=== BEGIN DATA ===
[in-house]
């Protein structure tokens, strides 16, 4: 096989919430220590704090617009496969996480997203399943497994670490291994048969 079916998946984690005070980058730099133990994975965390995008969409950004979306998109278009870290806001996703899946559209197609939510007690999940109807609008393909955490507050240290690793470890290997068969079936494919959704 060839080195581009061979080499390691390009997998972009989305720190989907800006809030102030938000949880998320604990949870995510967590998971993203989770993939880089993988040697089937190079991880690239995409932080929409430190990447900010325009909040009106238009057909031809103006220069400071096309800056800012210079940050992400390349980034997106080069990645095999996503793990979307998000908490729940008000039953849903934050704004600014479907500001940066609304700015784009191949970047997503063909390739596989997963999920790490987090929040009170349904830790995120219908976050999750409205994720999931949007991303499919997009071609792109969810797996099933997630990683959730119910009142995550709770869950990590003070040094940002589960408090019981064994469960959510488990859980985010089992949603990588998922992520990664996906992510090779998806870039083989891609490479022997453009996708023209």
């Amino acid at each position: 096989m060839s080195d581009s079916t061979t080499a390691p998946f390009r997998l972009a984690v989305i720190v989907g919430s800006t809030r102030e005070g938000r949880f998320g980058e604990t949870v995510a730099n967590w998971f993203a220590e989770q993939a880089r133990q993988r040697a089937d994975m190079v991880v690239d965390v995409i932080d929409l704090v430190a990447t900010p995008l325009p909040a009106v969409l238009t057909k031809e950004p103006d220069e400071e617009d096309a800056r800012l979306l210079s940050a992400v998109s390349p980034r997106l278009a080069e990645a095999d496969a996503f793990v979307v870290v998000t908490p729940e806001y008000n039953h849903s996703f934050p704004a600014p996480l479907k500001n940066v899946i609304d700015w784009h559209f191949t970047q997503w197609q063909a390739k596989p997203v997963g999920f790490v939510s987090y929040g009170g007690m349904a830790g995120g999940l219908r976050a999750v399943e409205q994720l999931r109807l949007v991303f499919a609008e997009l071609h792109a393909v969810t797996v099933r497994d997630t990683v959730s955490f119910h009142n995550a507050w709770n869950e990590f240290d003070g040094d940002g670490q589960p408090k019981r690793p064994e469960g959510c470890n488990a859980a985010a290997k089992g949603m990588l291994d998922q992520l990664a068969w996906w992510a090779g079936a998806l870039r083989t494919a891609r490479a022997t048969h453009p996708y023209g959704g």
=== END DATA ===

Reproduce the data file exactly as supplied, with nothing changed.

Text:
[in-house]
């Protein structure tokens, strides 16, 4: 096989919430220590704090617009496969996480997203399943497994670490291994048969 079916998946984690005070980058730099133990994975965390995008969409950004979306998109278009870290806001996703899946559209197609939510007690999940109807609008393909955490507050240290690793470890290997068969079936494919959704 060839080195581009061979080499390691390009997998972009989305720190989907800006809030102030938000949880998320604990949870995510967590998971993203989770993939880089993988040697089937190079991880690239995409932080929409430190990447900010325009909040009106238009057909031809103006220069400071096309800056800012210079940050992400390349980034997106080069990645095999996503793990979307998000908490729940008000039953849903934050704004600014479907500001940066609304700015784009191949970047997503063909390739596989997963999920790490987090929040009170349904830790995120219908976050999750409205994720999931949007991303499919997009071609792109969810797996099933997630990683959730119910009142995550709770869950990590003070040094940002589960408090019981064994469960959510488990859980985010089992949603990588998922992520990664996906992510090779998806870039083989891609490479022997453009996708023209």
């Amino acid at each position: 096989m060839s080195d581009s079916t061979t080499a390691p998946f390009r997998l972009a984690v989305i720190v989907g919430s800006t809030r102030e005070g938000r949880f998320g980058e604990t949870v995510a730099n967590w998971f993203a220590e989770q993939a880089r133990q993988r040697a089937d994975m190079v991880v690239d965390v995409i932080d929409l704090v430190a990447t900010p995008l325009p909040a009106v969409l238009t057909k031809e950004p103006d220069e400071e617009d096309a800056r800012l979306l210079s940050a992400v998109s390349p980034r997106l278009a080069e990645a095999d496969a996503f793990v979307v870290v998000t908490p729940e806001y008000n039953h849903s996703f934050p704004a600014p996480l479907k500001n940066v899946i609304d700015w784009h559209f191949t970047q997503w197609q063909a390739k596989p997203v997963g999920f790490v939510s987090y929040g009170g007690m349904a830790g995120g999940l219908r976050a999750v399943e409205q994720l999931r109807l949007v991303f499919a609008e997009l071609h792109a393909v969810t797996v099933r497994d997630t990683v959730s955490f119910h009142n995550a507050w709770n869950e990590f240290d003070g040094d940002g670490q589960p408090k019981r690793p064994e469960g959510c470890n488990a859980a985010a290997k089992g949603m990588l291994d998922q992520l990664a068969w996906w992510a090779g079936a998806l870039r083989t494919a891609r490479a022997t048969h453009p996708y023209g959704g």